Spiralling fuel costs are bad for businesses, hauliers and road users but there are simple effective measures that can save fuel and money, says the Freight Transport Association
The number one concern for members of the Freight Transport Association (FTA) is the rising cost of fuel; unsurprising, perhaps, given that we pay 24 pence per litre more in fuel duty then our continental neighbours pay on average. And with fuel comprising over a third of total transport costs and with the running cost of an HGV rising by 15 per cent in 2010 commercial vehicle operators should be forgiven for keeping an almost daily vigil over movements in bulk diesel prices.
As a result of concerted industry lobbying, we saw the unprecedented move of a reduction in fuel duty from the Chancellor in March’s Budget. A move made all the more symbolic given the fact that since October 2007 this all-too-easy way for the government to bolster its coffers was employed no less than seven times. The feared one penny above inflation price hike could have left industry facing an additional annual bill of up to £500m, heightening the misery being felt by transport businesses as they desperately try to stay solvent amid rapidly rising fuel costs and weak levels of business activity.
While the reduction in fuel duty levels and the delay in future increases until next year was a welcome reprieve for industry, FTA and other industry stakeholders will continue to campaign hard for a more permanent solution to the logistics sector’s principal worry. In the meantime, there are some very effective measures that commercial vehicle operators themselves can undertake to save fuel and money.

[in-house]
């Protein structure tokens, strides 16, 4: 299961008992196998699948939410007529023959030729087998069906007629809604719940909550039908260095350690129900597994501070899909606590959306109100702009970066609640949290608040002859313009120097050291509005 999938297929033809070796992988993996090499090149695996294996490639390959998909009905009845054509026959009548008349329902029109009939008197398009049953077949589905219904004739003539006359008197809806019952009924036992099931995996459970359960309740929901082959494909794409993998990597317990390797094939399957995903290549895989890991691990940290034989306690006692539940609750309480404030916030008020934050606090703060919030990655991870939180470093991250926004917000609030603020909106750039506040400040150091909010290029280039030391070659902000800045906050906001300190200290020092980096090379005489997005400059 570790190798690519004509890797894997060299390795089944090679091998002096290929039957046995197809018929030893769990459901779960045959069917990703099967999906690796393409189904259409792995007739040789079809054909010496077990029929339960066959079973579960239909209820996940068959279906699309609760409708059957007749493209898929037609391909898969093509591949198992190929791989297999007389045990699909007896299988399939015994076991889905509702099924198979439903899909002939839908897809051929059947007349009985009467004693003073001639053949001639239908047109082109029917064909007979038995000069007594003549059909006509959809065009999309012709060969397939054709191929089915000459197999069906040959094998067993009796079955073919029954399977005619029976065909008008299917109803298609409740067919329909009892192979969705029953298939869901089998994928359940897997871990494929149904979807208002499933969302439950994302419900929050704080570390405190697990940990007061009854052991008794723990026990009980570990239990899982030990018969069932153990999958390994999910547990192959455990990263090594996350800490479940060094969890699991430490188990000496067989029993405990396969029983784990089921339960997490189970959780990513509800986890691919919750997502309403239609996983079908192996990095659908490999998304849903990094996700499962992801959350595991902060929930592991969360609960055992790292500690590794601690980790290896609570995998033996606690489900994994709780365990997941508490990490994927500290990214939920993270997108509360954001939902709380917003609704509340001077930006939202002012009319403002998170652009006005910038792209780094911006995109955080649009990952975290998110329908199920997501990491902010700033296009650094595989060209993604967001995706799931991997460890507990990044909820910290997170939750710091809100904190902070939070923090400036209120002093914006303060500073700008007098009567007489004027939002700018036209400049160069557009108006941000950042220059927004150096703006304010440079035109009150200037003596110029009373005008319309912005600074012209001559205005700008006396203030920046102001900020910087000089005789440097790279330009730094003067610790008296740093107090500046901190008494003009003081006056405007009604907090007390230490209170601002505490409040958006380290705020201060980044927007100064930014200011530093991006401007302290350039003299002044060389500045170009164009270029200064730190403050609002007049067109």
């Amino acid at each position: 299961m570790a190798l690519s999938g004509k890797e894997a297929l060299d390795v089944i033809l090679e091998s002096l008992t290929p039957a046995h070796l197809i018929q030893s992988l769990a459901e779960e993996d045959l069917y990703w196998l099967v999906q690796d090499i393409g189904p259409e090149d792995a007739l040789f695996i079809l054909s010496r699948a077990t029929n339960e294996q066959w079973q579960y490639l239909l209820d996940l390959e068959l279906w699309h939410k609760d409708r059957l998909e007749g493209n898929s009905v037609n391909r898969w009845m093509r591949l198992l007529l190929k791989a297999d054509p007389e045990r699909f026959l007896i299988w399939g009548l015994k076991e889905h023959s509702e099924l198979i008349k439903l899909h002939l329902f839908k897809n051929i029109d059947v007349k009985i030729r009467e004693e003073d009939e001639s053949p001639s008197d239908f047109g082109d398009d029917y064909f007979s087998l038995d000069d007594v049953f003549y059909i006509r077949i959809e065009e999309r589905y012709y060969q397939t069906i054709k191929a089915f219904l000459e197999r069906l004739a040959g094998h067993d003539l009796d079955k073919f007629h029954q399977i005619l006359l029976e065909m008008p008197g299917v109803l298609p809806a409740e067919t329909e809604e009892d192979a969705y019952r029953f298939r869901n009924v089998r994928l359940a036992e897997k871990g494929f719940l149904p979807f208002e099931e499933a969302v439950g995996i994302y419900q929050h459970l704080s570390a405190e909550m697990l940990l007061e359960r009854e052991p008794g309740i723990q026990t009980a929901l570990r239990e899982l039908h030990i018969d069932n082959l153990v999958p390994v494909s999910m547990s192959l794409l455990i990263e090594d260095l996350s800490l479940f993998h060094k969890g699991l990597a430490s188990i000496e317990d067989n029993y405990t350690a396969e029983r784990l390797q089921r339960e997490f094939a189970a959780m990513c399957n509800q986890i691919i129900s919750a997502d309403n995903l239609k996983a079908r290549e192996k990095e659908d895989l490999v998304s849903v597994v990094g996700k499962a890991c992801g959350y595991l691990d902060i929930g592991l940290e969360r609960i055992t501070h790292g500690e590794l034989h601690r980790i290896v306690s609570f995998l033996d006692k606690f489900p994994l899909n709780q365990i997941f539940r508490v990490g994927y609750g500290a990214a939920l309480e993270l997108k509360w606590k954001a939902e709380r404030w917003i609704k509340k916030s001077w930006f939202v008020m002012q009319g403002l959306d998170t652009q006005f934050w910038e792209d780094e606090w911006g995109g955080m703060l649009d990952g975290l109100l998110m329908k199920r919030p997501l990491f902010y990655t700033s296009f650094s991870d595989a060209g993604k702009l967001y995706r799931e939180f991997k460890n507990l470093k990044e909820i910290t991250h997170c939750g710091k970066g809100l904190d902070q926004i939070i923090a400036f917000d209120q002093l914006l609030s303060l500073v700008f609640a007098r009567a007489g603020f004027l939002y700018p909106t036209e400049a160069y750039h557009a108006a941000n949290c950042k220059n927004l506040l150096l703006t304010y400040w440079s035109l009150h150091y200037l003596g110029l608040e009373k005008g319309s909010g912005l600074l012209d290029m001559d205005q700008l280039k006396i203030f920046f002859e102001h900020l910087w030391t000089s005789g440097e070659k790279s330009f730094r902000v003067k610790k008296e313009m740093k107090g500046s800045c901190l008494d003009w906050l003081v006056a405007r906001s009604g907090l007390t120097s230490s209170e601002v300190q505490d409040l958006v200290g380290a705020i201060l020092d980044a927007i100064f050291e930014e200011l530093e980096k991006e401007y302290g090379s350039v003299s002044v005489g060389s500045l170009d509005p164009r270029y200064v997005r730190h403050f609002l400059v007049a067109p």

Divide and conquer
Fuel purchasers may elect to split their fuel supply between contract and spot purchases. While there is little to choose between the two in terms of price over a period of time, when prices are falling as a result of over supply the ability to purchase on a spot basis can yield a better price than sticking to a contract for all purchases. Likewise, in a period of sustained rising prices, contract purchases will be more competitive.
Of course, not every fleet can justify its own bulk-site facility, in which case a cooperative which incorporates more than one business located in close proximity is eminently viable. The savings can be worthwhile, with bunker card premiums typically 1.0-1.5ppl above bulk prices compared with fuel purchased using forecourt agency cards which is typically 4-5ppl higher – a saving of £750 per year for a 17t rigid. Furthermore, fuel dispensing systems can accurately record drawing details of all fuel used from the site allowing even tighter control on fuel usage.
To ensure that on-site and on-the-road fuel drawing arrangements are properly
controlled and policed there are various other actions that can be taken. For off-site purchases, operators should talk to their fuel supplier to get vehicle-by-vehicle information, something that can be supplied as an electronic form. Such drawings should be recorded along with the vehicle odometer reading, and management systems can ensure that records of fuel used are consistent with vehicle activity. This will provide a check against unauthorised drawings and provide the basis for driver fuel efficiency monitoring.
Drivers hold the key
Minimising fuel usage starts with training the drivers themselves. For example, any new vehicles introduced to the fleet should be accompanied by training on appropriate driving style (gear changing/braking). Regular refresher training and regular feedback on their fuel efficiency performance will help this process.